Jaymie Paldi's son Krystopher has a rare genetic disease called IPEX syndrome.
"It’s a disease where you don’t make normal regulatory T-cells," Paldi said. "He can get one cold and it can knock him down."
Krystopher is only one of fewer than 40 cases nationwide.
"He’s been fighting for his life since he was 4 weeks old," his mother said. "We come [to the Rady Children's Hospital] about 2 to 3 times a week."
"It's usually in boys. They usually die of infection or uncontrolled auto immune problems at early ages, usually before 2 years of age," Dr. Eric Anderson said.
Anderson, director of the bone marrow transplant program, said the condition can be treated with medication, but the only cure is a bone marrow transplant.
"If the transplants successful and you get a working immune system from your donor, your symptoms should resolve," Anderson said.
Krystopher had his very first bone marrow transplant at 5 months old, his mother said. Unfortunately, Krystopher’s transplant didn’t take.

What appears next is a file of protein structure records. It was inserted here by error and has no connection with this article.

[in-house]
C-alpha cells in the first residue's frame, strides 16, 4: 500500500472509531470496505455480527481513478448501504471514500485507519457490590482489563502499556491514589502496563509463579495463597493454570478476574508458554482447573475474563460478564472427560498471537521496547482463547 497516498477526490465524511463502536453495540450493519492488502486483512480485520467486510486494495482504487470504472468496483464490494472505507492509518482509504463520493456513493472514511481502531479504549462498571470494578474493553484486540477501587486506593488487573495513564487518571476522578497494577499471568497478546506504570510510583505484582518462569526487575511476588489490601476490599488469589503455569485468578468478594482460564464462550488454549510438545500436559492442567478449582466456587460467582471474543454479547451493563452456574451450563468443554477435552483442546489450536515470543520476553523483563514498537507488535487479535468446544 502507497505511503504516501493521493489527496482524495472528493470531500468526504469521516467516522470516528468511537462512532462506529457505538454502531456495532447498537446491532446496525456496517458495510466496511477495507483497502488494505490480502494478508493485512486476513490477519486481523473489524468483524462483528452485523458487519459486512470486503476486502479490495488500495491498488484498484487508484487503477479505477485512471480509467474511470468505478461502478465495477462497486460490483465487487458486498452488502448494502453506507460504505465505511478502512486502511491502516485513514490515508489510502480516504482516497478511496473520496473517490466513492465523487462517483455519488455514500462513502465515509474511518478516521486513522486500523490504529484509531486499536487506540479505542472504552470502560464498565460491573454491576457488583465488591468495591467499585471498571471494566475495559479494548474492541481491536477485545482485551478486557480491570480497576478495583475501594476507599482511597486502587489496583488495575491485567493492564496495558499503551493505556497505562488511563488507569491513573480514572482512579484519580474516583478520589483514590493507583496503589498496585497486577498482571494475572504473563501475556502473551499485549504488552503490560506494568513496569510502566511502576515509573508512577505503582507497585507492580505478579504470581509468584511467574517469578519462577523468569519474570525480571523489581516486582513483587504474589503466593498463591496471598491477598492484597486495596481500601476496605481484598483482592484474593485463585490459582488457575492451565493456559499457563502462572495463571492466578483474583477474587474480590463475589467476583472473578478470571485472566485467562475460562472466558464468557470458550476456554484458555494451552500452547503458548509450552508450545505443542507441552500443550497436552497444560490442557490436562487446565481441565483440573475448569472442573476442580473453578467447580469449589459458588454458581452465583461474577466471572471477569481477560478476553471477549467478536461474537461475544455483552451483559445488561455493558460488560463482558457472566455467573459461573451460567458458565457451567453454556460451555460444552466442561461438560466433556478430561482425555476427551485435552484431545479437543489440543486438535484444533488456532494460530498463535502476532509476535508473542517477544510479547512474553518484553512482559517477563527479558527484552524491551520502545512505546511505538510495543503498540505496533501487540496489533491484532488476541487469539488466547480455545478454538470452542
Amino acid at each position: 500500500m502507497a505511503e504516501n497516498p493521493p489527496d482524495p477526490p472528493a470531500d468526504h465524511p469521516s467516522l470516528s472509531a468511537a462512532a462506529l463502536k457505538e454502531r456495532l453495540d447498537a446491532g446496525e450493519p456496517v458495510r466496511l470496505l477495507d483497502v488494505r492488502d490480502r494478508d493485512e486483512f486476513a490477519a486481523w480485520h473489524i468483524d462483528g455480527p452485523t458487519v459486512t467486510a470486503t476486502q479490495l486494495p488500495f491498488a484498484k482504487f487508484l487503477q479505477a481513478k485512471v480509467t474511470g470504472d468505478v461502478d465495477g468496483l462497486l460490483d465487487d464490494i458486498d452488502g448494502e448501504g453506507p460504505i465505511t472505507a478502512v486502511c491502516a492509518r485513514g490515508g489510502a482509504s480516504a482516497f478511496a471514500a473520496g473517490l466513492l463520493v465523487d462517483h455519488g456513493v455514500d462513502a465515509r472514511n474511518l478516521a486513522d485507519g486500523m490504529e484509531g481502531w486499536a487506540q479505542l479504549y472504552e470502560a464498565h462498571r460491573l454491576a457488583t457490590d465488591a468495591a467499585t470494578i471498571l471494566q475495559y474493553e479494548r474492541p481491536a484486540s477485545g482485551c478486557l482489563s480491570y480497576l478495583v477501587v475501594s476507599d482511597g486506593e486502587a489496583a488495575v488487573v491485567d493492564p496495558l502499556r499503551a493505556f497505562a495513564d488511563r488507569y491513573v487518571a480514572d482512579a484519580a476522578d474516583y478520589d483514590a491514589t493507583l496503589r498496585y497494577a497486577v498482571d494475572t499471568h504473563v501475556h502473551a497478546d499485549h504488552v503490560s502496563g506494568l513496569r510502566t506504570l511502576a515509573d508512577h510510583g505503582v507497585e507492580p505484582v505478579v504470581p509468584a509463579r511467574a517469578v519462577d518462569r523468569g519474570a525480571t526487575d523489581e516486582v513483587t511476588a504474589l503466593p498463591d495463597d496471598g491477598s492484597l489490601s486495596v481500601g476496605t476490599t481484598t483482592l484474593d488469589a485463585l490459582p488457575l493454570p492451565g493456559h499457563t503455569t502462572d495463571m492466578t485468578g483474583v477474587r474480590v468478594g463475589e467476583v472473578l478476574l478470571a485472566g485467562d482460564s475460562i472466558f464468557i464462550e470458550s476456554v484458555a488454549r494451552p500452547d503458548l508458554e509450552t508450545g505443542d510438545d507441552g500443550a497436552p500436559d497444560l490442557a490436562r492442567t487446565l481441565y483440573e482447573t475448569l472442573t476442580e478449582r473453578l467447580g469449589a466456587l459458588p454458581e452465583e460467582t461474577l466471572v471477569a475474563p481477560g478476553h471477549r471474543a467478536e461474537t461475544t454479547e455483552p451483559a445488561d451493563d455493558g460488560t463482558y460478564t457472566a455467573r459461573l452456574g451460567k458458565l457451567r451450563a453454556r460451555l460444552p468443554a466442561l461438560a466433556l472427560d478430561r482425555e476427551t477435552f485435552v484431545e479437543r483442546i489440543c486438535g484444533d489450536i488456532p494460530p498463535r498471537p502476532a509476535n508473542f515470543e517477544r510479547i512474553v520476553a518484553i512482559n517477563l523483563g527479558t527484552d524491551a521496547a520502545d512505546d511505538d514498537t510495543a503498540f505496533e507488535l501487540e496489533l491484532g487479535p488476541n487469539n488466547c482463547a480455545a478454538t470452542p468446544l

Paldi hopes by telling his story now, she can create awareness and help other families.
"The more research we find for this genetic disorder maybe there’s something we can do to save another baby’s life," she said. "I refuse to let this disease win, I refuse."
She’s counting on another transplant to save her son’s life.
"I hope and pray he’s strong enough to kick through this like he did his first one," Paldi said.
For information on an upcoming bone marrow donor drive in honor of Krystopher, click here.
Paldi also has a donation page set up, if you would like to help click here.